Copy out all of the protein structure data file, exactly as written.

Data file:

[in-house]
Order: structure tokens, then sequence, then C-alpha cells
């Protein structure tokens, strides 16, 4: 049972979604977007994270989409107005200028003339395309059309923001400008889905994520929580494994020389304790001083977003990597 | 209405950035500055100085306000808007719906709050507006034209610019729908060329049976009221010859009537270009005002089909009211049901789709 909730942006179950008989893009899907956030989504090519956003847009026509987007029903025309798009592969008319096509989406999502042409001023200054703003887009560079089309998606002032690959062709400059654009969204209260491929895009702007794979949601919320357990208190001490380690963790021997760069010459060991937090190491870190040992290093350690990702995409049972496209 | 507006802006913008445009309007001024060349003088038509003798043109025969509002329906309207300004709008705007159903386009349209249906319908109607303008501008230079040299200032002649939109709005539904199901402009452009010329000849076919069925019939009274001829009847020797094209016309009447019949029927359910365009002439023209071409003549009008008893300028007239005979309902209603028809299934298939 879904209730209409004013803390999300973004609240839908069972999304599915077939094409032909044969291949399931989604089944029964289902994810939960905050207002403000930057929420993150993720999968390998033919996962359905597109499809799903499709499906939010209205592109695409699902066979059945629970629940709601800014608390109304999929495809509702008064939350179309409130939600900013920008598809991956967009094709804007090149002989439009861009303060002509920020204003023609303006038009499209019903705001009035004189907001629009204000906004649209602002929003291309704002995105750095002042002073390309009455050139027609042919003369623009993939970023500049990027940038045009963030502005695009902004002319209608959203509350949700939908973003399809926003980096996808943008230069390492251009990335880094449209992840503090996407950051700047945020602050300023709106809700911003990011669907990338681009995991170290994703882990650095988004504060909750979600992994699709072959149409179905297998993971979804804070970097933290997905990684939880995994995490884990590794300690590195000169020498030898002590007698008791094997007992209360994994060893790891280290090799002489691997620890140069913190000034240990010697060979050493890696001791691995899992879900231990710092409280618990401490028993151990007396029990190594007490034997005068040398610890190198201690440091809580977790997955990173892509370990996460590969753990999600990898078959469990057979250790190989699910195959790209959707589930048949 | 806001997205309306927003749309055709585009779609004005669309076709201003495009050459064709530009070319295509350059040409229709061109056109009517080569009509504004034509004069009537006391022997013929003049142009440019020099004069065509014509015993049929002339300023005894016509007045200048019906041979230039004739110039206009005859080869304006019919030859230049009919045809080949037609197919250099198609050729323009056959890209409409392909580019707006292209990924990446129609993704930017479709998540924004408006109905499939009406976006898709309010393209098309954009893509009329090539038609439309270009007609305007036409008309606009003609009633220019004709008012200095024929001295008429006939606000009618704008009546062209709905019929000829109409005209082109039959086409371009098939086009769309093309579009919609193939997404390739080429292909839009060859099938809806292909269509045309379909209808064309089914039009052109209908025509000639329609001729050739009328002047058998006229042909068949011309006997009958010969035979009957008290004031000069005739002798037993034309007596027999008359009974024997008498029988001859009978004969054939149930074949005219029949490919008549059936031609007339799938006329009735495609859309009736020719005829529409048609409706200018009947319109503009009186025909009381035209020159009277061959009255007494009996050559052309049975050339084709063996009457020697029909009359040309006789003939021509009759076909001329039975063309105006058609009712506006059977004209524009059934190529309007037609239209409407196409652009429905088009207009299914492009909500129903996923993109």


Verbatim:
[in-house]
Order: structure tokens, then sequence, then C-alpha cells
């Protein structure tokens, strides 16, 4: 049972979604977007994270989409107005200028003339395309059309923001400008889905994520929580494994020389304790001083977003990597 | 209405950035500055100085306000808007719906709050507006034209610019729908060329049976009221010859009537270009005002089909009211049901789709 909730942006179950008989893009899907956030989504090519956003847009026509987007029903025309798009592969008319096509989406999502042409001023200054703003887009560079089309998606002032690959062709400059654009969204209260491929895009702007794979949601919320357990208190001490380690963790021997760069010459060991937090190491870190040992290093350690990702995409049972496209 | 507006802006913008445009309007001024060349003088038509003798043109025969509002329906309207300004709008705007159903386009349209249906319908109607303008501008230079040299200032002649939109709005539904199901402009452009010329000849076919069925019939009274001829009847020797094209016309009447019949029927359910365009002439023209071409003549009008008893300028007239005979309902209603028809299934298939 879904209730209409004013803390999300973004609240839908069972999304599915077939094409032909044969291949399931989604089944029964289902994810939960905050207002403000930057929420993150993720999968390998033919996962359905597109499809799903499709499906939010209205592109695409699902066979059945629970629940709601800014608390109304999929495809509702008064939350179309409130939600900013920008598809991956967009094709804007090149002989439009861009303060002509920020204003023609303006038009499209019903705001009035004189907001629009204000906004649209602002929003291309704002995105750095002042002073390309009455050139027609042919003369623009993939970023500049990027940038045009963030502005695009902004002319209608959203509350949700939908973003399809926003980096996808943008230069390492251009990335880094449209992840503090996407950051700047945020602050300023709106809700911003990011669907990338681009995991170290994703882990650095988004504060909750979600992994699709072959149409179905297998993971979804804070970097933290997905990684939880995994995490884990590794300690590195000169020498030898002590007698008791094997007992209360994994060893790891280290090799002489691997620890140069913190000034240990010697060979050493890696001791691995899992879900231990710092409280618990401490028993151990007396029990190594007490034997005068040398610890190198201690440091809580977790997955990173892509370990996460590969753990999600990898078959469990057979250790190989699910195959790209959707589930048949 | 806001997205309306927003749309055709585009779609004005669309076709201003495009050459064709530009070319295509350059040409229709061109056109009517080569009509504004034509004069009537006391022997013929003049142009440019020099004069065509014509015993049929002339300023005894016509007045200048019906041979230039004739110039206009005859080869304006019919030859230049009919045809080949037609197919250099198609050729323009056959890209409409392909580019707006292209990924990446129609993704930017479709998540924004408006109905499939009406976006898709309010393209098309954009893509009329090539038609439309270009007609305007036409008309606009003609009633220019004709008012200095024929001295008429006939606000009618704008009546062209709905019929000829109409005209082109039959086409371009098939086009769309093309579009919609193939997404390739080429292909839009060859099938809806292909269509045309379909209808064309089914039009052109209908025509000639329609001729050739009328002047058998006229042909068949011309006997009958010969035979009957008290004031000069005739002798037993034309007596027999008359009974024997008498029988001859009978004969054939149930074949005219029949490919008549059936031609007339799938006329009735495609859309009736020719005829529409048609409706200018009947319109503009009186025909009381035209020159009277061959009255007494009996050559052309049975050339084709063996009457020697029909009359040309006789003939021509009759076909001329039975063309105006058609009712506006059977004209524009059934190529309007037609239209409407196409652009429905088009207009299914492009909500129903996923993109």